The answer here is slightly complex.
Yes, in general, a framesync TBC from Cypress or DataVideo will remove Macrovision. In general. And it's the best way, often the only way.
But it helps to understand what Macrovision is, so you know why it can fail at times. MV is essentially an artificial video error injected into a tape signal. And it can vary from tape to tape. Sometimes video errors can overrun even the best TBCs, and can have various failings or byproducts/artifacts post-TBC. Not just title to title (example: Mortal Kombat), but even copy to copy of the same title. One MK tape may pose problems, while another MK tape is flawless post-TBC. For example, my own MK tape has zero errors post-TBC. But I have a The Tick animated tape that balks at all TBCs, and a Young Indiana Jones tape that balks as well. I have a 2nd copy of the Young Indy tape, and it's flawless post-TBC. Since I have The Tick on DVD, I've never bothered to get another VHS copy, though I doubt it's title-wide problem (just the copy).
So it's not 100% foolproof, but probably 90-99% range.
Those "Macrovision removers" (clarifiers, scrubbers, etc, all euphemisms) are more like 50% at best, and even most of those "successes" will have color/brightness issues. Something like the Grex is a complete POS, though it ironically does work well to strip cable box MV, allowing MV-abiding recorders like Philips 3575 to make dubbable recordings from channels like HBO and Fox Sports.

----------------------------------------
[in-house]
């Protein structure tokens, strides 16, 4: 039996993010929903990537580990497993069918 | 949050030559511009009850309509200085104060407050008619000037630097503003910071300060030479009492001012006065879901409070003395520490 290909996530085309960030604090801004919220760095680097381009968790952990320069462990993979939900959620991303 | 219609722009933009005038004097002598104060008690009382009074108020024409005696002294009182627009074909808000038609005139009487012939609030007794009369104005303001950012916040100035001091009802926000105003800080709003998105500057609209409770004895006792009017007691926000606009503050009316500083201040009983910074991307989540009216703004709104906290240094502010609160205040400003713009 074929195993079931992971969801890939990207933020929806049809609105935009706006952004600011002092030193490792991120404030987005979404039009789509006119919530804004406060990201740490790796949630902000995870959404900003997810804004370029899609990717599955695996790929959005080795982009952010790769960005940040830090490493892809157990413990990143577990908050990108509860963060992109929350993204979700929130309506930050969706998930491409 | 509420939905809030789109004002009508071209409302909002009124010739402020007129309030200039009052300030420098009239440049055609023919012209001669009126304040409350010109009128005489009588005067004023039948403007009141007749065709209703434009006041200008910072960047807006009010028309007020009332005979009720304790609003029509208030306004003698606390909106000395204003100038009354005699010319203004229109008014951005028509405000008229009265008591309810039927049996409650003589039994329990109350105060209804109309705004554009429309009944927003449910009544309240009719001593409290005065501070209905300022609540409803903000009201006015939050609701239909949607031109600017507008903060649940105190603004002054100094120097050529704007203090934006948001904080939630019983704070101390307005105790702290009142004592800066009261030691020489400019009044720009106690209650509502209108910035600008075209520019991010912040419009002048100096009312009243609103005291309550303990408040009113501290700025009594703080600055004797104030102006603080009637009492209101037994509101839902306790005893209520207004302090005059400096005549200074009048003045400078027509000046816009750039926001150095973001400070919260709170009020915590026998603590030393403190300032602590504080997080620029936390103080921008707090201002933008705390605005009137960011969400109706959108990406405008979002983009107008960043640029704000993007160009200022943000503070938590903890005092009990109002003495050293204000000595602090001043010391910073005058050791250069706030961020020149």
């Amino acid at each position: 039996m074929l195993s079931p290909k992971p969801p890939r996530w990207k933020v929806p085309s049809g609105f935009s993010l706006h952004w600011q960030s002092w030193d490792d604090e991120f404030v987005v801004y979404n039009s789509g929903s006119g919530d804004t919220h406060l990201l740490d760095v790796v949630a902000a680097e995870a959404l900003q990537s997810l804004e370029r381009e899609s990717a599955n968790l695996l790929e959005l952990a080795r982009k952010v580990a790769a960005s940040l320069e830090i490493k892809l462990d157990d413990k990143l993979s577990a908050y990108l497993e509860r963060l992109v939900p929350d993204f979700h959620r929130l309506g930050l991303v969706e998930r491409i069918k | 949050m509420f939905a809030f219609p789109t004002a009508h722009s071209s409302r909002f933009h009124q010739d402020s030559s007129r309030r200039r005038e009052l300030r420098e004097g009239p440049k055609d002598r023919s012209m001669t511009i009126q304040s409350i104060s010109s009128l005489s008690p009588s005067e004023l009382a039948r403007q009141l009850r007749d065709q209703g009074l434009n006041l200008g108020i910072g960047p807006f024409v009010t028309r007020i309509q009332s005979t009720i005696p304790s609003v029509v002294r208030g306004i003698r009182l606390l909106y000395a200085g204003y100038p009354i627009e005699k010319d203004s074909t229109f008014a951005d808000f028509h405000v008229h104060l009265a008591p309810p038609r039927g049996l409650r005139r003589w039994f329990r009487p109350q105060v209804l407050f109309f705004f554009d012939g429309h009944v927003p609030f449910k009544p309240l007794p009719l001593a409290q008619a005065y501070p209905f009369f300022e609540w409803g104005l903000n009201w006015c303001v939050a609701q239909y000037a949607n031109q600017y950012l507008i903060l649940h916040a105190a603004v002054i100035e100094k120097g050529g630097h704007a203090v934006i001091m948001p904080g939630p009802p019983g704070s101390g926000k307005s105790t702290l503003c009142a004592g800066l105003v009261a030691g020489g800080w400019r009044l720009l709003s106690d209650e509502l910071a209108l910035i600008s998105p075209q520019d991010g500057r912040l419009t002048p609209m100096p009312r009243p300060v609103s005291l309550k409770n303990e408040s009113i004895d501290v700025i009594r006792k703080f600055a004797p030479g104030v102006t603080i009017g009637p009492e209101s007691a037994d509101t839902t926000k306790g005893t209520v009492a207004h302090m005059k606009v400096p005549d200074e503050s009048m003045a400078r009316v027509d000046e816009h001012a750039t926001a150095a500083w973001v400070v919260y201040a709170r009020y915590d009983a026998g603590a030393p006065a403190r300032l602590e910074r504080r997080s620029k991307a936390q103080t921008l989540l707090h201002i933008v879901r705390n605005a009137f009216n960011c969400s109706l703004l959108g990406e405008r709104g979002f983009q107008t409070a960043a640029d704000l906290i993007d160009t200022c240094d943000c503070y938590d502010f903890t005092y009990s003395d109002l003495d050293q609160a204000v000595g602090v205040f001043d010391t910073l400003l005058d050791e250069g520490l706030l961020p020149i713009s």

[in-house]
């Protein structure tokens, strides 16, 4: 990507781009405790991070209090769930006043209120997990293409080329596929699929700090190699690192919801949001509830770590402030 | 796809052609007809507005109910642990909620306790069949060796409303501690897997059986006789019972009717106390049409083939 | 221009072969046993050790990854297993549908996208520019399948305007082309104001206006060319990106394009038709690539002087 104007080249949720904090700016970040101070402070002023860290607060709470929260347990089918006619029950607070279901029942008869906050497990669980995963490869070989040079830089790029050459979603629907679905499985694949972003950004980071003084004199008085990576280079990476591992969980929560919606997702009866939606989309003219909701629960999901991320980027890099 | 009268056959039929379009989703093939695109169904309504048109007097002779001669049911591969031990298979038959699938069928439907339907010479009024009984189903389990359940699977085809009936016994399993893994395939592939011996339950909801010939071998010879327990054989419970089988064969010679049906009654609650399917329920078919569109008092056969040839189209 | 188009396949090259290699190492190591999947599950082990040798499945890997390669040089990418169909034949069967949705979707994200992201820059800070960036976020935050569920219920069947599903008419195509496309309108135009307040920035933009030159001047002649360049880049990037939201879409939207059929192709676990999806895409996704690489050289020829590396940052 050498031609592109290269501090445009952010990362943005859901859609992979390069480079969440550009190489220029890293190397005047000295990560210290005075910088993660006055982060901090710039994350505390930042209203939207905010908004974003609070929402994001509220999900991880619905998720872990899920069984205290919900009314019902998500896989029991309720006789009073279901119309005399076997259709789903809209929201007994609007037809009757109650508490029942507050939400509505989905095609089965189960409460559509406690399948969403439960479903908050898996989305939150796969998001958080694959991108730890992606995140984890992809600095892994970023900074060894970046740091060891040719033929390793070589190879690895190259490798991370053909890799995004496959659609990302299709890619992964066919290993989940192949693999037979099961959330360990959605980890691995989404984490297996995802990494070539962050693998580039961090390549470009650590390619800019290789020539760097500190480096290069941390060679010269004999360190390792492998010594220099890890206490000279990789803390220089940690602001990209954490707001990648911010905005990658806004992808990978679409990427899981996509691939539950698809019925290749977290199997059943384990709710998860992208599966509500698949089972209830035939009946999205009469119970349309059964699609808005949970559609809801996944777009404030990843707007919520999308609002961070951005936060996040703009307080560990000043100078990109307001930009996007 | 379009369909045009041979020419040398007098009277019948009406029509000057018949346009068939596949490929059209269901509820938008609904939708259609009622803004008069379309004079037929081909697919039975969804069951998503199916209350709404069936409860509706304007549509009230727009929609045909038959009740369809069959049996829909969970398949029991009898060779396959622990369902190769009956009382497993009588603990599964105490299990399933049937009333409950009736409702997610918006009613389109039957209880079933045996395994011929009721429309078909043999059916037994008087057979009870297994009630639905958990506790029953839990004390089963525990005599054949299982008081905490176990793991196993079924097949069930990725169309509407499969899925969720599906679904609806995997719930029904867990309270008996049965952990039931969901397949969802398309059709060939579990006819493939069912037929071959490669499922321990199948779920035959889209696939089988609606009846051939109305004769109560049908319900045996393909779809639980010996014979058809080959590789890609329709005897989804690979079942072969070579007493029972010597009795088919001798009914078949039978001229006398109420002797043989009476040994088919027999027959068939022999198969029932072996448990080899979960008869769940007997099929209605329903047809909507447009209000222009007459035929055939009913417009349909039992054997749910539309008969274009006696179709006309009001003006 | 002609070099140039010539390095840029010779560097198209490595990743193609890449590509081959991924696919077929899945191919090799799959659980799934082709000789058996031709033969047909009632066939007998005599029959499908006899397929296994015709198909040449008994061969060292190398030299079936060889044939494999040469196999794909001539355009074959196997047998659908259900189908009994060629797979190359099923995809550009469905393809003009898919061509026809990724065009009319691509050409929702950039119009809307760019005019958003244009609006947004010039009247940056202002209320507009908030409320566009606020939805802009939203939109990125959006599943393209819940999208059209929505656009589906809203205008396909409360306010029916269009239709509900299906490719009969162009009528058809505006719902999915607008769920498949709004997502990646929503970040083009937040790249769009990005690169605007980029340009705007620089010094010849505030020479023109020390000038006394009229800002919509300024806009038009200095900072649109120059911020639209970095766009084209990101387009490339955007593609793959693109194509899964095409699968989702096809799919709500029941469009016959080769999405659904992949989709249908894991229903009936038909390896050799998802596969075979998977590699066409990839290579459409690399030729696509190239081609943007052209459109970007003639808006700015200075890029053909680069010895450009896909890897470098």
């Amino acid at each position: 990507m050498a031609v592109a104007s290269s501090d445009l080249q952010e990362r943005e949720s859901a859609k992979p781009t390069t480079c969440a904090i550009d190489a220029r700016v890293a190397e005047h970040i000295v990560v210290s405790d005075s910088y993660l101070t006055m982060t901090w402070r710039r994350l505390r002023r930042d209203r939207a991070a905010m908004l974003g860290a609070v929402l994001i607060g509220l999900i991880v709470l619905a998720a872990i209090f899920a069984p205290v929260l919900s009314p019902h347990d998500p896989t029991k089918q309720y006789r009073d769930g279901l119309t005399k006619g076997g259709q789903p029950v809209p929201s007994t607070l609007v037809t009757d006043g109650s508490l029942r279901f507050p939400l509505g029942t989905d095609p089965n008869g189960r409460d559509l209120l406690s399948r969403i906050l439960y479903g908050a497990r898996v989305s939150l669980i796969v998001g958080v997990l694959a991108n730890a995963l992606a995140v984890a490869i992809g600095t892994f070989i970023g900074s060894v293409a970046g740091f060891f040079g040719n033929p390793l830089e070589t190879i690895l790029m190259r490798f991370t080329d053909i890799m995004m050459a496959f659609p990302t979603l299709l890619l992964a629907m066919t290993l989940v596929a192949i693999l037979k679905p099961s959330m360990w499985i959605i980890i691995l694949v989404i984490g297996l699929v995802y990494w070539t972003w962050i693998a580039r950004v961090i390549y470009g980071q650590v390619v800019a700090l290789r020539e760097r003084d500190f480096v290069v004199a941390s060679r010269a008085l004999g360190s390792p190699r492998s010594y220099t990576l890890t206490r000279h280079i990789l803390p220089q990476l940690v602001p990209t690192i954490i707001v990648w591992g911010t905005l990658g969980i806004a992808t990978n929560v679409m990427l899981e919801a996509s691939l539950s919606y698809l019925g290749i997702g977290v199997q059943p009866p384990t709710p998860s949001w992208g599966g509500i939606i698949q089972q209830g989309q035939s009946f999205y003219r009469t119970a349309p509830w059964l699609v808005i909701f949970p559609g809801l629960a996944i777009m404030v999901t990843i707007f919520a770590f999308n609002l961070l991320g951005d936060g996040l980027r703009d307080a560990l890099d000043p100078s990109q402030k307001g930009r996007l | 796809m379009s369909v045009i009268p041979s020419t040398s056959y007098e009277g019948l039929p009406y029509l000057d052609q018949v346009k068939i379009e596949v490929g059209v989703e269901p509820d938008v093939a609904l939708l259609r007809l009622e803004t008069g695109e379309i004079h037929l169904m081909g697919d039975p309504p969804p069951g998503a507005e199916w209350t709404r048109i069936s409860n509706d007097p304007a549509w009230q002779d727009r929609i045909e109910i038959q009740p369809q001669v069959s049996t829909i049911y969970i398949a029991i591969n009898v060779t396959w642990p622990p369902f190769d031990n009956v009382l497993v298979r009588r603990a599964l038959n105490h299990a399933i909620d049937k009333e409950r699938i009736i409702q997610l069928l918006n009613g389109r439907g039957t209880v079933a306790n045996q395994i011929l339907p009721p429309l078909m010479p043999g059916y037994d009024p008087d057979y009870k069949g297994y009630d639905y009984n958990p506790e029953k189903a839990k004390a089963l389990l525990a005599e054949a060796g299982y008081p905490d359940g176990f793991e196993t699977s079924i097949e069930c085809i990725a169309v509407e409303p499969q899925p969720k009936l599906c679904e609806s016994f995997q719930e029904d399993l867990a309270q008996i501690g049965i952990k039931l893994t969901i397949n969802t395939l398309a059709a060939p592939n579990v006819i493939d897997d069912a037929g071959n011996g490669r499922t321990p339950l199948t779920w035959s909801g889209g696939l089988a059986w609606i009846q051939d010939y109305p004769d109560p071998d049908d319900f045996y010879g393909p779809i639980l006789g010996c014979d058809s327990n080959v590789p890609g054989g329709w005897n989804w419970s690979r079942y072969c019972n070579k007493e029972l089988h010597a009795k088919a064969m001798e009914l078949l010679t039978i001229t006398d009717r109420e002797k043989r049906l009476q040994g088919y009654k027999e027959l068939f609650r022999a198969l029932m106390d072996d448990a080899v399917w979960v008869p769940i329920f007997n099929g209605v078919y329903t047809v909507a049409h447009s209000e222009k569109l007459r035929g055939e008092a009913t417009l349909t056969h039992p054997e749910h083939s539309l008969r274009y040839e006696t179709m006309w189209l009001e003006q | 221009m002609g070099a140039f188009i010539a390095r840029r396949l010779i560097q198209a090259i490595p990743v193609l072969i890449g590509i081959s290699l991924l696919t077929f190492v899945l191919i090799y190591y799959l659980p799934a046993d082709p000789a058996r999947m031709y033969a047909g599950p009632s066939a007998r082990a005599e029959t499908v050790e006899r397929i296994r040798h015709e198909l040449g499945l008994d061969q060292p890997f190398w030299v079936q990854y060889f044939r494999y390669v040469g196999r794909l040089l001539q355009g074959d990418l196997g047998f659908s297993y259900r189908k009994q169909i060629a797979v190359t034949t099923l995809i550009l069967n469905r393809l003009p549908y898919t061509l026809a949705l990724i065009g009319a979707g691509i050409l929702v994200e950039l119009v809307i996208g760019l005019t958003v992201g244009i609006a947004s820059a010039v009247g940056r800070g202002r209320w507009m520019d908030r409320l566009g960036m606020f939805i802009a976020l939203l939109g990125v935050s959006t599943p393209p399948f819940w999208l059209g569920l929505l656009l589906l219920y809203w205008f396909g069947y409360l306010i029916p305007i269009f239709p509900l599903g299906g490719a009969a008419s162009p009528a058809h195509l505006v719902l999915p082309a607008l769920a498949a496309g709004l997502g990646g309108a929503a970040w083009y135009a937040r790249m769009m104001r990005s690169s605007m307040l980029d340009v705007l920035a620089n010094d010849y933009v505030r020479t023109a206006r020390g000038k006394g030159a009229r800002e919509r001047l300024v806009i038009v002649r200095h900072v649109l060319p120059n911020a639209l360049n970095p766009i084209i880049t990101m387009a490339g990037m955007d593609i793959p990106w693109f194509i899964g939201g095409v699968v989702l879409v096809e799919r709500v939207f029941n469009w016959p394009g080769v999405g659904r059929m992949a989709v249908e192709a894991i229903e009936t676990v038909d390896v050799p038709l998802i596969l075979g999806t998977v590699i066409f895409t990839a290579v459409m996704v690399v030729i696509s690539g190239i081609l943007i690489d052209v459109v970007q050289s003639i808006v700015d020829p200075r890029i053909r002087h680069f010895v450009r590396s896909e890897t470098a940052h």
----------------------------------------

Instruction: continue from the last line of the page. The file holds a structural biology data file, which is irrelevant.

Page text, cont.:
Cypress and DataVideo can act differently on signals, and that includes MV. It can be helpful to have both kinds of TBCs, if you rely heavily on performing TBC-needy tasks.
The only caveat with the AVT-8710 is that it needs to be green, not black, and in known-good condition. Even the DataVideo needs to be in known-good condition. Never trust the eBay
idea of "tested" and "works", as the bar for those statements is generally low, if not just an outright lie.